Don’t Be Afraid of Old Fighting Games

    Today I’m going to talk about approaching old fighting games. I will be using Street Fighter III: Third Strike as my main example as it is the oldest game in the genre I have committed to.

    Today I was practicing Street Fighter III: Third Strike, or 3S for short. While doing so I realized that I’ve come a surprisingly long way in that game due to a certain individual. Getting to play against a veteran of 3S, I was able to benefit from the great wealth of knowledge that he had to share. This is the biggest reason I’ve progressed so far in the game, since I had someone to really sit down and share it with me.

    The reason I bring this up is that 3S was such a deep and old game that I was intimidated and thought I would never learn it properly. When I say old I do not mean it as an insult; it’s the sheer fact that you will be playing people who have an eighteen year head start on you. If you haven’t played Third Strike for very long, you see things like EVO Moment #37 and you probably have two reactions: 100% inspired or not impressed because you don’t realize what happened. The people that are inspired will then become surprised at how hard Third Strike is when they begin playing it. However, especially with the Third Strike revival in 2011, there is no excuse to not be able to learn this game or any other. The only thing stopping you is yourself.


    Street Fighter III: Third Strike


    We can’t forget that this is Age of the Internet, and most of Third Strike‘s tech has been documented since the days of web 1.0. It’s still entirely possible to find this information with a minimum amount of time or effort, allowing people to start absorbing the meta for the game. Third Strike match and combo videos are some of the oldest fighting game footage online.

    When it comes down to it though, whether the game is new or old, due to the internet and proliferation of tutorials, there is no excuse for ignorance if you do find yourself interested in an older fighting game. While being able to sit down with someone who really understands the game helped me quite a bit, people of the same caliber and knowledge of 3S are easy to find online. If you are without a nearby person to play, don’t be afraid to take up an online mentor. If you and a friend are interested in learning a game, all the info is laid out before you. It’s up to you to ingest it and let it flow into your game play.

    What if there’s something you can’t find? Don’t get defeated! Don’t be afraid to jump in and find out things for yourself. It may take you much longer, depending on your experience with fighting games as a whole, but often this can be the best training method. If you have been in the community for awhile, take the general knowledge and connect the dots along the way on what works and what doesn’t in each specific game.

    Older games in the genre often feel like they take a lot more time to feel worth it. This is something you will either like or dislike, depending on your level of commitment to learning a new [old] fighting game. Games like Street Fighter V and Injustice 2 can make you feel very skillful due to how visually rewarding they are. Their cinematic super combos wow the eyes and fire off the reaction in your head that you did something cool. It takes a lot more skill and timing to pull off a full parry into super in Third Strike, but it’s indescribable how rewarding it feels.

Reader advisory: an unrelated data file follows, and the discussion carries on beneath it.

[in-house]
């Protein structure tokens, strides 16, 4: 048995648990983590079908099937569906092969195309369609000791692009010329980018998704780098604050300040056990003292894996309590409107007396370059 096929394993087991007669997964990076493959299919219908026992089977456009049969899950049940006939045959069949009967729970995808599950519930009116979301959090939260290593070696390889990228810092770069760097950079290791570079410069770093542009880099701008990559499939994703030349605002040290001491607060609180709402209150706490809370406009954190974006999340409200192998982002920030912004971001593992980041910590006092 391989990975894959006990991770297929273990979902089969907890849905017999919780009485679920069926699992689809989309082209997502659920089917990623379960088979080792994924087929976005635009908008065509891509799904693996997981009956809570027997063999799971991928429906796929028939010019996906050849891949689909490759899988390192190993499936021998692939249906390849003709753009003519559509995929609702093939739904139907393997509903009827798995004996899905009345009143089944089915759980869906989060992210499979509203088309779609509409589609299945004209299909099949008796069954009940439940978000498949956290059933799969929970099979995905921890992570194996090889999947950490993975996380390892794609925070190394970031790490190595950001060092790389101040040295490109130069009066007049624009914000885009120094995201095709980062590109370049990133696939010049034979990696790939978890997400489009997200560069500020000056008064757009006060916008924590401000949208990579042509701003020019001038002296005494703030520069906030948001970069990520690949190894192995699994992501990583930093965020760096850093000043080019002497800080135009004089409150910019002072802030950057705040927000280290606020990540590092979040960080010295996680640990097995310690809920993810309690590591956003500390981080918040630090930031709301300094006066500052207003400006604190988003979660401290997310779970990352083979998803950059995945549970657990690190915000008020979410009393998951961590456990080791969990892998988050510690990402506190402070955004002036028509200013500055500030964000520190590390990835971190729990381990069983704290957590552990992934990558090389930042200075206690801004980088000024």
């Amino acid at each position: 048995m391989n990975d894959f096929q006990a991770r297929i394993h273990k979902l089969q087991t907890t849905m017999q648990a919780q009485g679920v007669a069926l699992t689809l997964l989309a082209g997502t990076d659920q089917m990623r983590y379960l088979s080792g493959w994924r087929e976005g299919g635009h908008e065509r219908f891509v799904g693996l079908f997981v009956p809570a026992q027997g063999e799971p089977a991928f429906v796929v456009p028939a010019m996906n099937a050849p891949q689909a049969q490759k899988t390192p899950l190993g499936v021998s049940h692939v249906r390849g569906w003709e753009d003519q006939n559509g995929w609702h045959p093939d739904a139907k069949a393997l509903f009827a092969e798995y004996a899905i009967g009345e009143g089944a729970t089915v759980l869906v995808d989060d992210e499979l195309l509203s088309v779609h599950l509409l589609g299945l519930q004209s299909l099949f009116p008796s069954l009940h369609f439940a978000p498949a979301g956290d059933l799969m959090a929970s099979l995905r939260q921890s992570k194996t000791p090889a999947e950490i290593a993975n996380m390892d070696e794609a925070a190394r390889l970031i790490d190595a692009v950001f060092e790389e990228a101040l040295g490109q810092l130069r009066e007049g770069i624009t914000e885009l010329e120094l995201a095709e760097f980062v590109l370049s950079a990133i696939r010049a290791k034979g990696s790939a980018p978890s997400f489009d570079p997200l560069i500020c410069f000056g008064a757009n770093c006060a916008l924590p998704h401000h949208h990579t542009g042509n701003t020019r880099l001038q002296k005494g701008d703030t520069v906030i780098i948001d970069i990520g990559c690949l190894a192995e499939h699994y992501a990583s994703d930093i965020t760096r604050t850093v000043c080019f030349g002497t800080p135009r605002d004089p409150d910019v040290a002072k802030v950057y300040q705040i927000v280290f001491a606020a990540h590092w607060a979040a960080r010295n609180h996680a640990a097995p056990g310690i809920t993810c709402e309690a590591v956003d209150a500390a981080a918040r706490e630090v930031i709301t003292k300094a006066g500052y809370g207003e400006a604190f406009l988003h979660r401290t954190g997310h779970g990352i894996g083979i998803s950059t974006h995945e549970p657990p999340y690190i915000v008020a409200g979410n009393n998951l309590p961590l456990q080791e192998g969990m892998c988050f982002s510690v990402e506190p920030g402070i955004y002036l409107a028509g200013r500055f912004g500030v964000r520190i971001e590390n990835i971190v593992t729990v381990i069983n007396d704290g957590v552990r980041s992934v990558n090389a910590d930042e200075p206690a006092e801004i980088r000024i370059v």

Fighting Games - Street Fighter III


    The same principle can be applied to new fighting games. You’re intimidated: how in the world does someone get into SFV when it’s the game with the largest player base in the world and everyone is probably better than you? This is exactly why and how you can become good! You have all these players with varying degrees of knowledge to feed off of. There are so many places to ask questions: Facebook, Twitter, Discord, forums.

    Any modern fighting game can be treated exactly the same as learning an older game. While all games have different mechanics and learning curves from various criteria, all of them are completely doable. Figure out who and what you wanna learn from. Online tutorials are available in text and video formats, there are plenty of match videos being uploaded every day, and you can even find people online to befriend and help you learn your match ups or your own characters. Don’t be intimidated.

    So how do you get started? That is entirely up to you. It depends on what you want to discover, and who you wanna learn from. The first worry you may have is that you aren’t playing the game “correctly.” It’s entirely possible that you will learn the game wrong. A lot of players attest to this with Street Fighter 4; that it was meant to be played offensively the whole time, instead of the heavily defensive play that it was known for upon release. This also happened with Third Strike. Americans were given a proper taste of how to play 3S at the EVO B5 Championships over 15 years ago. The “meta” for games are always shifting, and often different countries develop their own unique meta for fighting games.

    So much new tech was displayed to North Americans when Japan came over for this exhibition, as well as new fighting styles we had never seen before. Luckily in this day and age it doesn’t take an exhibition to find out how to play the game “right”. It takes a Google search. You can evolve with the scene of everyone else playing that game on an international level now. So get out there, have fun, and love your game, no matter how old it is.

    Gunnar Burden
    Gunnar Burden is a self made writer, drummer, martial artist, and fighting game competitor. Founding his own chapter of the Fighting Game Community in Southeast New Mexico, he has been a world warrior since 2014. In between bouts in Street Fighter, he enjoys JRPGs and action games.


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